No, That's Not in the Bible
No, That's Not in the Bible
Next to Godliness"
NO that's NOT in the Bible
T he phrase "cleanliness is next to godliness" was probably a Hebrew proverb that had been around for many centuries, but it first appeared in a printed sermon entitled, "On Dress" by John Wesley in 1769. Wesley said, "Slovenliness is no part of religion...cleanliness is indeed next to godliness."
Today, studies have shown the majority of Americans believe this phrase comes from the Bible. Every time I hear it, I think of the man who came to me years ago to tell me he was divorcing his wife. One of the reasons he was leaving her was because she was a messy housekeeper. To justify his decision he said to me, "Like the Bible says, 'Cleanliness is godliness,' and my wife is a slob." He didn't like it very much when I told him the phrase actually wasn't in the Bible!
I've discovered that many of these incorrectly labeled biblical phrases often sound similar to biblical truth. In other words, people can misinterpret or exaggerate what the Bible says about a certain topic and stray from its intended meaning. So, is there any truth to that age-old saying about cleanliness and godliness? What does the Bible say?
Rules, Rules, Rules!
In the books of Leviticus and Numbers, God gave the Jews many laws about the importance of being both ceremonially and physically clean. To be unclean was to be "defiled." God gave them directions about certain foods that were clean and unclean to identify food they could and could not eat. Many of these rules we now recognize were simply practical precautions God gave to keep the Hebrews from getting sick.
For instance, God told the Jews not to eat pork. We know today pigs are susceptible to bacteria such as trichinosis, and undercooked pork can be dangerous to consume. Another example is God's prohibition about touching dead bodies. Today, we understand infectious diseases can sometimes spread from corpses. In Leviticus 11, God warns the Jews about the danger of touching animal carcasses. Before people knew anything about the spread of germs, God warned how bad germs could spread to all kinds of surfaces and materials. The Bible says about carcasses, "You will make yourselves unclean by these...Whoever picks up one of these carcasses must wash his clothes...when one of them dies and falls on something, that article, whatever its use will be unclean whether it is made of wood, cloth, hide or sackcloth. Put it in water; it will be unclean till evening, and then it will be clean" (vv24–28).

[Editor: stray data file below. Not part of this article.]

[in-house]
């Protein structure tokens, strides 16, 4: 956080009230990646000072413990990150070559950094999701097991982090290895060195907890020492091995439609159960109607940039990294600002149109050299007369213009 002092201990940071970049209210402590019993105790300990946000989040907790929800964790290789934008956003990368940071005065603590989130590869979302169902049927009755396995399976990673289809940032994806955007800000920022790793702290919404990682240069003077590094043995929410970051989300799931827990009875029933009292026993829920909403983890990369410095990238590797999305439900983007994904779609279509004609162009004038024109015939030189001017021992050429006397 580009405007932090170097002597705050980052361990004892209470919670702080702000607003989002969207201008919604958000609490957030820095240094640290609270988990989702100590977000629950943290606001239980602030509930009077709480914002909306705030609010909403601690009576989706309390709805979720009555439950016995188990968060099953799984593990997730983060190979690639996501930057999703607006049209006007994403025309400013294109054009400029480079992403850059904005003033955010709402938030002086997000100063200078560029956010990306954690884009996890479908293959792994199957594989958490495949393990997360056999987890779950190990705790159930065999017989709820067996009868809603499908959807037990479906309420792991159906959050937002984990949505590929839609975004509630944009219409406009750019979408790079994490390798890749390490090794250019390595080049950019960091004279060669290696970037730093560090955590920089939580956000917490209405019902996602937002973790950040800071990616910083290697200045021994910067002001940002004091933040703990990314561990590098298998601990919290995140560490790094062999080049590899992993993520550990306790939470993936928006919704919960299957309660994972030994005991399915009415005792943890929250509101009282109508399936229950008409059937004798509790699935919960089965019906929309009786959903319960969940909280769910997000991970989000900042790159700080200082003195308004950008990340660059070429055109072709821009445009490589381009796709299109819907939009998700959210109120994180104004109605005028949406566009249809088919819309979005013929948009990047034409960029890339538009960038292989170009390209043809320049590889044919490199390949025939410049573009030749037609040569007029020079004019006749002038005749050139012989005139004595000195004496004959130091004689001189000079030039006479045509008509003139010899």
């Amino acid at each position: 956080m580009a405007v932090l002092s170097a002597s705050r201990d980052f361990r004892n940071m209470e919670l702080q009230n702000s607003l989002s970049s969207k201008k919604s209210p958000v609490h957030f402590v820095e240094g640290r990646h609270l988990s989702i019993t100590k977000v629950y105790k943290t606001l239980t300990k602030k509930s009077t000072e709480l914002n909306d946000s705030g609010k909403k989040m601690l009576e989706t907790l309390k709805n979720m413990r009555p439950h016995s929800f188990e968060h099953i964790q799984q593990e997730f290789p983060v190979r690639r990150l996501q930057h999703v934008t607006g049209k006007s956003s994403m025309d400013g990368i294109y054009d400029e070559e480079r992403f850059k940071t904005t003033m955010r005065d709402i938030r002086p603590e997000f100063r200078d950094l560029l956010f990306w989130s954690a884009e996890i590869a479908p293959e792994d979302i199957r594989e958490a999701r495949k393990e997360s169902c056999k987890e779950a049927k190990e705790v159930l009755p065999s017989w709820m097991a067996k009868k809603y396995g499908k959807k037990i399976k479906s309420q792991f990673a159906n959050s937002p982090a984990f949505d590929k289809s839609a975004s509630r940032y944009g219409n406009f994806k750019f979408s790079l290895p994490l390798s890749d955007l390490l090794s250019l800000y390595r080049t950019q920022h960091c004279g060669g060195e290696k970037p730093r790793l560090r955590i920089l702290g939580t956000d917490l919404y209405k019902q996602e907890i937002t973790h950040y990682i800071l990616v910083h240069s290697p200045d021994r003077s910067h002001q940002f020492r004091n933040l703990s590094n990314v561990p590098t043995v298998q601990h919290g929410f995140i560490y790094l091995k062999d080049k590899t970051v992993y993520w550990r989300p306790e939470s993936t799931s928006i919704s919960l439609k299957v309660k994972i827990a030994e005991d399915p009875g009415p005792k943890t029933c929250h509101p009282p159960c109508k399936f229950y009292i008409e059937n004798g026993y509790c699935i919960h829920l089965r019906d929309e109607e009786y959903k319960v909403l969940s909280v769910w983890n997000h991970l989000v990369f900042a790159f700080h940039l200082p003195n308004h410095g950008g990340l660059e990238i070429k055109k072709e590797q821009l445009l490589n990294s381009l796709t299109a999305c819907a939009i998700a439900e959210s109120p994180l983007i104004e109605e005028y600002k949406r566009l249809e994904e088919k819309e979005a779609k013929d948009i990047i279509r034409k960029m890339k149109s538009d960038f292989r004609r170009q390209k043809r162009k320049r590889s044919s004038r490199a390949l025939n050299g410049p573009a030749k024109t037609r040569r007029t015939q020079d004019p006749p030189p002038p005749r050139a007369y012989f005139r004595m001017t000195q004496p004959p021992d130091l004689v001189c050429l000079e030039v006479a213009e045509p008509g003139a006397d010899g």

God was specific in His rules about personal hygiene, but He did so with a purpose. He told the Jews to take the ashes from a red heifer, which would include the animal fat and the ashes from the wood used to burn it, and add water to the mixture. His instructions may sound strange to us today, but if you know your chemistry, you know that animal fat, wood ashes and water mixed together create soap! God was simply saying, "Do yourself a favor - use soap and water and you'll be healthier."
Several chapters in Leviticus read like a dermatology textbook, giving detailed instructions about diagnosing and treating skin diseases. In the last few years, we've heard about the problem with mold in houses - that's nothing new. God devotes over a hundred verses in Leviticus to getting rid of mold and mildew!
Because of this emphasis on cleansing, the Jews became one of the most health-conscious groups of people in his